These reflections lead to no definitive absolutes. But it is nevertheless important for the community to protect the rights of children by setting some limits, and equally important for the community in setting such limits to recognize its own fallibility concerning differing philosophies about child-rearing. The community should set the limits for parental conduct at things that are obviously and excessively cruel, obviously counter-productive, and/or obviously likely to lead to permanent harm (including withholding important medical care because of religious beliefs). My own view is that a parent should never take down a child's pants and spank him with a belt, and it would not strike me as beyond the pale if a community outlawed such parental conduct. On the other hand, it would strike me as outrageous if a community outlawed all corporal punishment, even though by my lights I think such punishment should rarely if ever be used.

These issues appear particularly important to me because theoretical anarchism is at the heart of my libertarianism (see my post "Why be a libertarian?"), and anarchism at first glance does not seem to provide for the protection of the rights of children and others who are not in a position to assert their own rights. In an anarchist society personal security and corrective justice would be provided by private protection agencies and mutual protection societies, less preferably by a group of friends and neighbors formed in response to a particular threat or injustice, and if necessary and feasible by self-help. A child obviously would not be able directly to avail himself of any of those means of protection. Any sensible mutual protection society, however, formed say at the neighborhood level, would provide for what happens when an individual becomes aware of child abuse in a neighbor's home and exercises his right or duty to stand up for that child's rights, and would protect and support that individual's intervention. More specifically, it would likely provide for the intervention of the society as a whole when such abuse is brought to its attention, to preclude the neighbor of the child from taking matters into his own hands with potentially violent results. On the other hand, the written policies of a respectable and viable private protection agency, like today's modern cost-conscious insurance agency, would not protect its clients from the consequences of any damned thing the client might do, and certainly not from the consequences of abusing a child (though it would of course ensure that due process is followed).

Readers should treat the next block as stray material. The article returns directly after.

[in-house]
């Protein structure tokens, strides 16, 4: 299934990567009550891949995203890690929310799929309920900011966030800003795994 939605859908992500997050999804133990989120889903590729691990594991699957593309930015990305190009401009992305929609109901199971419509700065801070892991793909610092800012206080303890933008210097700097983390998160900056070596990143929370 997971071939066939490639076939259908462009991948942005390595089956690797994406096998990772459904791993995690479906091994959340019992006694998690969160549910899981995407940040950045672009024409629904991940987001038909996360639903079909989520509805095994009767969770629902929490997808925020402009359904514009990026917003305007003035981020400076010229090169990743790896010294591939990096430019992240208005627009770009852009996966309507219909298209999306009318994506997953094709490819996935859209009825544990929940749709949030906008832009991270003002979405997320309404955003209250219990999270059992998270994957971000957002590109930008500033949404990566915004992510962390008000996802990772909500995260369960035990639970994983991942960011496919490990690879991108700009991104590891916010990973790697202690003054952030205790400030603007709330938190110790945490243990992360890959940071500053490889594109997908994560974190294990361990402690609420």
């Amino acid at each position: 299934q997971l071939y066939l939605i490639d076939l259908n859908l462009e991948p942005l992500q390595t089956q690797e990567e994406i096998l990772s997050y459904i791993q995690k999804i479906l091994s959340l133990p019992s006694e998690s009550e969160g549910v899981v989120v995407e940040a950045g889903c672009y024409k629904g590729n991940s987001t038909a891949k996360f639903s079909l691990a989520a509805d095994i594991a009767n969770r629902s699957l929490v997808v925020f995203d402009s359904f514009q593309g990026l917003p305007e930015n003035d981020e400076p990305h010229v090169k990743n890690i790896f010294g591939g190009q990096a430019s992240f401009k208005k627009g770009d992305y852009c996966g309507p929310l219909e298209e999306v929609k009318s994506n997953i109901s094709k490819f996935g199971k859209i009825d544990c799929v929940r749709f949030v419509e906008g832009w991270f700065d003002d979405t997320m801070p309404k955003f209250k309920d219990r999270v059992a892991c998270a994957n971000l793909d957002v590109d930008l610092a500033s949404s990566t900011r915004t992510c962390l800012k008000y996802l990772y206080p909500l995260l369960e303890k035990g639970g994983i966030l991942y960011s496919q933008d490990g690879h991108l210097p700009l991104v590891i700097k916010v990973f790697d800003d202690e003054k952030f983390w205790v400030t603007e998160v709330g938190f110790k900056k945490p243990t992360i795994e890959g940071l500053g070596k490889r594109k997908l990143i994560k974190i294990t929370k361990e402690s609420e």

Incidentally, hearkening back to Tucker's view that an unemancipated child is the property of the mother, libertarianism per se has nothing to say about abortion, contrary to common perception. I was heartened (though this doesn't necessarily say anything about my own views on the legality of abortion) to see this admitted recently by Brian Doherty (who is generally a socially-liberal libertarian) of Reason Magazine:

"[Ron] Paul does, though, believe some things many libertarians don't, and some libertarians think these issues are so important that his libertarian credentials should be revoked. For example, he'd like to eliminate Roe v. Wade and would be happy to allow states and localities to ban abortion -- and personally considers abortion a moral crime. But this position, however hard to explain to one's liberal friends who ask a libertarian about this Ron Paul guy, doesn't place him outside the libertarian pale. If you see a living human fetus as a human life the same in morally significant respects as any born human, then supporting a ban on it is as consistent with libertarianism as laws against murder."